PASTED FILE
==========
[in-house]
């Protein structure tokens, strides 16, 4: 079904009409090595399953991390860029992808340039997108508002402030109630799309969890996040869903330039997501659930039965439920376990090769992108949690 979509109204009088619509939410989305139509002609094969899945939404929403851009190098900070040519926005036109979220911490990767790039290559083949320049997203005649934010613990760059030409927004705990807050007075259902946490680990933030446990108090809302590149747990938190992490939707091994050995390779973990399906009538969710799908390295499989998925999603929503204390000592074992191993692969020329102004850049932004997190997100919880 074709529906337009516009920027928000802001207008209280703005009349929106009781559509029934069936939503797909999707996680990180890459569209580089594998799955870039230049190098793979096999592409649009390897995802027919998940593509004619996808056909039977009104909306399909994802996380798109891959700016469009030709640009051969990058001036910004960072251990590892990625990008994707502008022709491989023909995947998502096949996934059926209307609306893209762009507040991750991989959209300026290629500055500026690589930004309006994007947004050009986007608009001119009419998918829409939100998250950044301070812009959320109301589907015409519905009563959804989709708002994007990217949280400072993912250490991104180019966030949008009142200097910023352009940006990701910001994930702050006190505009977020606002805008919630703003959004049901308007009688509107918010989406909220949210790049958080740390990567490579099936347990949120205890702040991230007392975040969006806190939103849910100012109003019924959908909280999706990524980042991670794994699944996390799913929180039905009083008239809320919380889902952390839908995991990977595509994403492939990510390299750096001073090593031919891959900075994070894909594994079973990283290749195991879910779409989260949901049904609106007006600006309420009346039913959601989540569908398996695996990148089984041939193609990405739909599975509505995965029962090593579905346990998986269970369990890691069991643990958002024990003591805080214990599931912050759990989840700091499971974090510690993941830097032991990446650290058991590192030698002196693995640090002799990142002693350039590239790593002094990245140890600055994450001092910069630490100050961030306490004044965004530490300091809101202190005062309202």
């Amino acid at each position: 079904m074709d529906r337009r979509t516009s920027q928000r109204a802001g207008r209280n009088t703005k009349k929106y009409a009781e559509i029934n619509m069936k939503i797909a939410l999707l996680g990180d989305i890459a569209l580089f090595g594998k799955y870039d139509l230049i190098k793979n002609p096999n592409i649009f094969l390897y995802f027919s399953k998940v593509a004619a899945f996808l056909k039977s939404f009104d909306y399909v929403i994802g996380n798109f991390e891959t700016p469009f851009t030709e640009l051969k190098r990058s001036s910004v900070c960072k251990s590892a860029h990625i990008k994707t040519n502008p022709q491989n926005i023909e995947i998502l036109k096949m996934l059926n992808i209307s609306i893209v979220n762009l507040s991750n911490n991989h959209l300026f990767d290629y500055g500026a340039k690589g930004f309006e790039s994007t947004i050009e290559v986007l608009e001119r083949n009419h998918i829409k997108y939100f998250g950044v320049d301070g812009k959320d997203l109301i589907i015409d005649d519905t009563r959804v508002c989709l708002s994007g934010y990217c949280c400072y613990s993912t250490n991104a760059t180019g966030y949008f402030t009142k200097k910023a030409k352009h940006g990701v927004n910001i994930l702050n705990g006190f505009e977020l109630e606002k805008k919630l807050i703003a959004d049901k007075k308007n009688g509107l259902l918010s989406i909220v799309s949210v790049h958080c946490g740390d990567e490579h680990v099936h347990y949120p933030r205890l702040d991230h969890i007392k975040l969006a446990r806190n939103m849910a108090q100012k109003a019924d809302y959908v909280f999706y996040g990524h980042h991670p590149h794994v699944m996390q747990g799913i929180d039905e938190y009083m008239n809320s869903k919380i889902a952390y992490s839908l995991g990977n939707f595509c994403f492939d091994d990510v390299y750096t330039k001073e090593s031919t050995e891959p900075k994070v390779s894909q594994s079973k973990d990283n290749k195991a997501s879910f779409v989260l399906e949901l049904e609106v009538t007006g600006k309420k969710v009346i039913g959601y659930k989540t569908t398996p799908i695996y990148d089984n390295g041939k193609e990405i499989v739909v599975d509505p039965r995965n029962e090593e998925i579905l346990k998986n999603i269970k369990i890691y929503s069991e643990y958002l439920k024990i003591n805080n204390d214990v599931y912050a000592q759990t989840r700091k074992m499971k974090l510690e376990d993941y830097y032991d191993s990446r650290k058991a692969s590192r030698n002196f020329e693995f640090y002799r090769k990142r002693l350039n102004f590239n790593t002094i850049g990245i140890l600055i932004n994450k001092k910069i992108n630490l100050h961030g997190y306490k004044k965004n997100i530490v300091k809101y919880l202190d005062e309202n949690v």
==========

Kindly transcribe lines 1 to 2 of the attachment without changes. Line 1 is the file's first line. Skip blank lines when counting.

[in-house]
């Protein structure tokens, strides 16, 4: 079904009409090595399953991390860029992808340039997108508002402030109630799309969890996040869903330039997501659930039965439920376990090769992108949690 979509109204009088619509939410989305139509002609094969899945939404929403851009190098900070040519926005036109979220911490990767790039290559083949320049997203005649934010613990760059030409927004705990807050007075259902946490680990933030446990108090809302590149747990938190992490939707091994050995390779973990399906009538969710799908390295499989998925999603929503204390000592074992191993692969020329102004850049932004997190997100919880 074709529906337009516009920027928000802001207008209280703005009349929106009781559509029934069936939503797909999707996680990180890459569209580089594998799955870039230049190098793979096999592409649009390897995802027919998940593509004619996808056909039977009104909306399909994802996380798109891959700016469009030709640009051969990058001036910004960072251990590892990625990008994707502008022709491989023909995947998502096949996934059926209307609306893209762009507040991750991989959209300026290629500055500026690589930004309006994007947004050009986007608009001119009419998918829409939100998250950044301070812009959320109301589907015409519905009563959804989709708002994007990217949280400072993912250490991104180019966030949008009142200097910023352009940006990701910001994930702050006190505009977020606002805008919630703003959004049901308007009688509107918010989406909220949210790049958080740390990567490579099936347990949120205890702040991230007392975040969006806190939103849910100012109003019924959908909280999706990524980042991670794994699944996390799913929180039905009083008239809320919380889902952390839908995991990977595509994403492939990510390299750096001073090593031919891959900075994070894909594994079973990283290749195991879910779409989260949901049904609106007006600006309420009346039913959601989540569908398996695996990148089984041939193609990405739909599975509505995965029962090593579905346990998986269970369990890691069991643990958002024990003591805080214990599931912050759990989840700091499971974090510690993941830097032991990446650290058991590192030698002196693995640090002799990142002693350039590239790593002094990245140890600055994450001092910069630490100050961030306490004044965004530490300091809101202190005062309202």